ANNAPOLIS (May 5, 2014) — Gov. Martin O’Malley today signed a professional licensing bill for behavior analysts, the final step in Maryland’s multi-year effort to require insurance coverage of medically necessary autism treatment. By virtue of the bill-signing, Maryland became the 37th state to enact autism insurance reform.
The bill-signing by O’Malley followed the enactment of new regulations in March by the Maryland Insurance Administration (MIA) that require coverage of autism treatment by fully funded small and large group plans, the state employee health plan, and coverage purchased through Maryland’s health insurance marketplace created under the Affordable Care Act.
Coverage is required through age 18 for psychological care; speech, occupational and physical therapy; and behavioral health treatment, including applied behavior analysis (ABA). A minimum of 25 hours weekly of ABA has to be covered through age 5; from age 6 through 18, the requirement drops to 10 hours weekly.
The law signed by O’Malley, created a state licensing process for behavior analysts. Without the law, access to ABA therapy was limited to a smaller pool of practitioners licensed in other fields, such as psychology.
“Autism Speaks applauds Governor O’Malley, our legislative champions and partner organizations for bringing this process to a successful conclusion, delivering urgently needed insurance coverage to Maryland kids with autism,” said Judith Ursitti, Autism Speaks director of state government affairs. “In particular, we thank Senators Kathy Klausmeier and Mac Middleton, Speaker Mike Busch and Delegates Kirill Reznik, Ariana Kelley, and Pete Hammen for their many hard years of work on this issue.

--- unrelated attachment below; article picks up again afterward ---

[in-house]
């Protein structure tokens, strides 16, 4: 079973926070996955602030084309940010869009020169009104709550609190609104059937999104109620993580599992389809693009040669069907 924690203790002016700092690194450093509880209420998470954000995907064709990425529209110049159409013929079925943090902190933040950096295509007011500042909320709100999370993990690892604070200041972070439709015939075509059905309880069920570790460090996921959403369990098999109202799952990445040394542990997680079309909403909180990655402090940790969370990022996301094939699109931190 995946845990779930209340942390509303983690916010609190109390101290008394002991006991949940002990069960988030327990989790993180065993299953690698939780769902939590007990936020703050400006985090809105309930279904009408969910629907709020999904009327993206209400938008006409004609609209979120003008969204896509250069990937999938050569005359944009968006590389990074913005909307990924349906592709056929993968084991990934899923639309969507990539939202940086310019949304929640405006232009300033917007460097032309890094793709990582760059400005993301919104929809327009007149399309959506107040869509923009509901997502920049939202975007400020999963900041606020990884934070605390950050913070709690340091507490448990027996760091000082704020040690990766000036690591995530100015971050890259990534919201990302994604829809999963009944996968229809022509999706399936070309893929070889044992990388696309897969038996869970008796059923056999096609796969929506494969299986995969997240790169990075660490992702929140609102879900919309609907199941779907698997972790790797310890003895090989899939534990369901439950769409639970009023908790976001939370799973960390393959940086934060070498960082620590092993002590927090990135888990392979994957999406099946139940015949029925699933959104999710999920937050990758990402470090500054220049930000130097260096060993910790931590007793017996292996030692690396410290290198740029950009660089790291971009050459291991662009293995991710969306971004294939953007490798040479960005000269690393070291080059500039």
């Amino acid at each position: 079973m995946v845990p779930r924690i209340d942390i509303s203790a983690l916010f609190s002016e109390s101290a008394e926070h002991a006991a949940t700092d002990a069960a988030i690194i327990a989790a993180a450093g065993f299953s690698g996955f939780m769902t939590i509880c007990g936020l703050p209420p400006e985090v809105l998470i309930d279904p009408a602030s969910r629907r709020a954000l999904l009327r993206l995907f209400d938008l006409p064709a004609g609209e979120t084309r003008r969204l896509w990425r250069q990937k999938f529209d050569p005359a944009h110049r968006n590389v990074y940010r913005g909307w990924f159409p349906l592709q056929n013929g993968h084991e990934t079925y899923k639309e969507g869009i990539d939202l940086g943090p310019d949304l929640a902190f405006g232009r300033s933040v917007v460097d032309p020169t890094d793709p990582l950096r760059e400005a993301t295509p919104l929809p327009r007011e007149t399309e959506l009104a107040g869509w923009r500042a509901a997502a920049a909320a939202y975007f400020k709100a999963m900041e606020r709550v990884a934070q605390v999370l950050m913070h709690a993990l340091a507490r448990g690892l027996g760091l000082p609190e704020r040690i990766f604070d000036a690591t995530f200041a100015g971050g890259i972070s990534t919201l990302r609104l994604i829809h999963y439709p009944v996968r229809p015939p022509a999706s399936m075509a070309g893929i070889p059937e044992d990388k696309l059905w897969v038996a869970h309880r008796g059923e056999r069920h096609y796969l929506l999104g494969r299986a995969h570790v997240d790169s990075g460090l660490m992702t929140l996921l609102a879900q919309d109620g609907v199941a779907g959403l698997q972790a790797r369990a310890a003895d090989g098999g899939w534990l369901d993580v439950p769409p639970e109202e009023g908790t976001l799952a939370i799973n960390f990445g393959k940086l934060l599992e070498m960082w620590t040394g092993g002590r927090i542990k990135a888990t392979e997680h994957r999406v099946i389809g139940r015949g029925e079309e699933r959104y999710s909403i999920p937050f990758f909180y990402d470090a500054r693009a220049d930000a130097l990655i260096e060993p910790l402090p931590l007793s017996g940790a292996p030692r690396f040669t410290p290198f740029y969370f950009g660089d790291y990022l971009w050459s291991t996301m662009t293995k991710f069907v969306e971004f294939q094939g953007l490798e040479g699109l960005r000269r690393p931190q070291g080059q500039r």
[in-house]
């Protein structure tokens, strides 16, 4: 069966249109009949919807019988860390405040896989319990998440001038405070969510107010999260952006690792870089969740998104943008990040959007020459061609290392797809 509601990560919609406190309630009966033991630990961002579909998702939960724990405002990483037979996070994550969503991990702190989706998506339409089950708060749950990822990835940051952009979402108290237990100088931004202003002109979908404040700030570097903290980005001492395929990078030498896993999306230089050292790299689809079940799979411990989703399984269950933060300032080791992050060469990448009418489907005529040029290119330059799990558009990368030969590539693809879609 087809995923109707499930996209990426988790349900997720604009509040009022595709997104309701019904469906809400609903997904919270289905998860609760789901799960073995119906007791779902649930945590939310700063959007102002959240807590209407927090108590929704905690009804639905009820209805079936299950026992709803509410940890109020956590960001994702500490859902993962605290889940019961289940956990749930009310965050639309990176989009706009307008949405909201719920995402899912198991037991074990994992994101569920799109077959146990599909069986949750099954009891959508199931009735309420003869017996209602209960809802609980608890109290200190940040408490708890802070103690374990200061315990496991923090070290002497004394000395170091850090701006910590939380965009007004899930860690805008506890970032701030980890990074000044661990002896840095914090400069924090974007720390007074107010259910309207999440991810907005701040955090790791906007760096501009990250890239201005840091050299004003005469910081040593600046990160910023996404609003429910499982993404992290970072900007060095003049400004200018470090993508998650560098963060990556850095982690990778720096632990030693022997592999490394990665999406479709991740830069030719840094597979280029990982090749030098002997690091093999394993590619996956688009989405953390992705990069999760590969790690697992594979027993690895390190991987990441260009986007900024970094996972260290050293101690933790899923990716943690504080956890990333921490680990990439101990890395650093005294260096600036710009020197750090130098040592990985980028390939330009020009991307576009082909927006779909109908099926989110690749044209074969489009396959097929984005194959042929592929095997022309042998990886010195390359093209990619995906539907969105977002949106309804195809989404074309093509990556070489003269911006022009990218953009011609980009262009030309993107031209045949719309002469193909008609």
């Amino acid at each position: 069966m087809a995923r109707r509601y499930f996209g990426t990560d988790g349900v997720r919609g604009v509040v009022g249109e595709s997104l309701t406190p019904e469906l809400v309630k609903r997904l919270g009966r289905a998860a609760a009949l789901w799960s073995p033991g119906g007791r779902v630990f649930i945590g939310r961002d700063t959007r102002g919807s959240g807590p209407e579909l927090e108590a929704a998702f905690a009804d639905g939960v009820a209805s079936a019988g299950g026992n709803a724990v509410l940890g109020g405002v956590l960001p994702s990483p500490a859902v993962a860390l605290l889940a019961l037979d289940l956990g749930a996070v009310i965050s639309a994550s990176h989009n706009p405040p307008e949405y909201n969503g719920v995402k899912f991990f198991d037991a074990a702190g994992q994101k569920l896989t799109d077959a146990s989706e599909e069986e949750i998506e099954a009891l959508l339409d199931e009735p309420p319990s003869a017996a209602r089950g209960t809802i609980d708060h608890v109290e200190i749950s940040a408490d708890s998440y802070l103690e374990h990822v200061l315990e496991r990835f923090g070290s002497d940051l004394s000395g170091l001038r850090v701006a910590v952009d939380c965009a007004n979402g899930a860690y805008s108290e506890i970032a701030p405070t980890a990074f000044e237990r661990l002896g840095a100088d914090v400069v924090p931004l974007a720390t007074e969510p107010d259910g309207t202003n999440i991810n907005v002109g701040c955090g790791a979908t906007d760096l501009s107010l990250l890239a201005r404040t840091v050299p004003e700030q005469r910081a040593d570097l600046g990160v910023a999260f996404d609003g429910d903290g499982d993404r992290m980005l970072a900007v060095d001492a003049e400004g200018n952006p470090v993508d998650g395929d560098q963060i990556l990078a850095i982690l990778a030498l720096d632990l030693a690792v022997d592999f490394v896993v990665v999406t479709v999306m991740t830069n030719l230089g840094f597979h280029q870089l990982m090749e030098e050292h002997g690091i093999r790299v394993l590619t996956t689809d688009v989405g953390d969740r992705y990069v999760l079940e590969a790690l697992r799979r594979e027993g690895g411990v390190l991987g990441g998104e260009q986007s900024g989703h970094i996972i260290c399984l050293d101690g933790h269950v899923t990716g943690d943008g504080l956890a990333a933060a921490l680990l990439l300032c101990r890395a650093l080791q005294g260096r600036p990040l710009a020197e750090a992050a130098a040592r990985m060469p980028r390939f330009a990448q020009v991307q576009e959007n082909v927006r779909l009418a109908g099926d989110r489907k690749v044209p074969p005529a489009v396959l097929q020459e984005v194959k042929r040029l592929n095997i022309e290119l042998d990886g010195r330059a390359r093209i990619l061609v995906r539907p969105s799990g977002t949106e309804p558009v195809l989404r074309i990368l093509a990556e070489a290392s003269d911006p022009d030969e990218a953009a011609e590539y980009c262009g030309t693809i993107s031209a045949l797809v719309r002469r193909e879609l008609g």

Maryland followed a different path than the 36 other states which have enacted autism insurance reform. While debating a bill that would have required the coverage in 2012, the Legislature chose instead to pursue regulatory changes to its existing habilitative care law.
Following a year of study, MIA first proposed regulations in September 2013. But the proposal drew so many demands for changes that a revised set was issued early in 2014, incorporating a number of the requested changes.
Autism Speaks, Pathfinders for Autism and the Maryland Association of Behavior Analysts will host a series of information session thsi month to familiarize families and providers with the new regulations. Learn more here.
Maryland joins Nebraska and Utah which have enacted reform this year; the North Carolina Senate next week starts work on finalizing a bill approved last year by the state’s House of Representatives.
For the original article published on Autism Speak’s website, see the link below: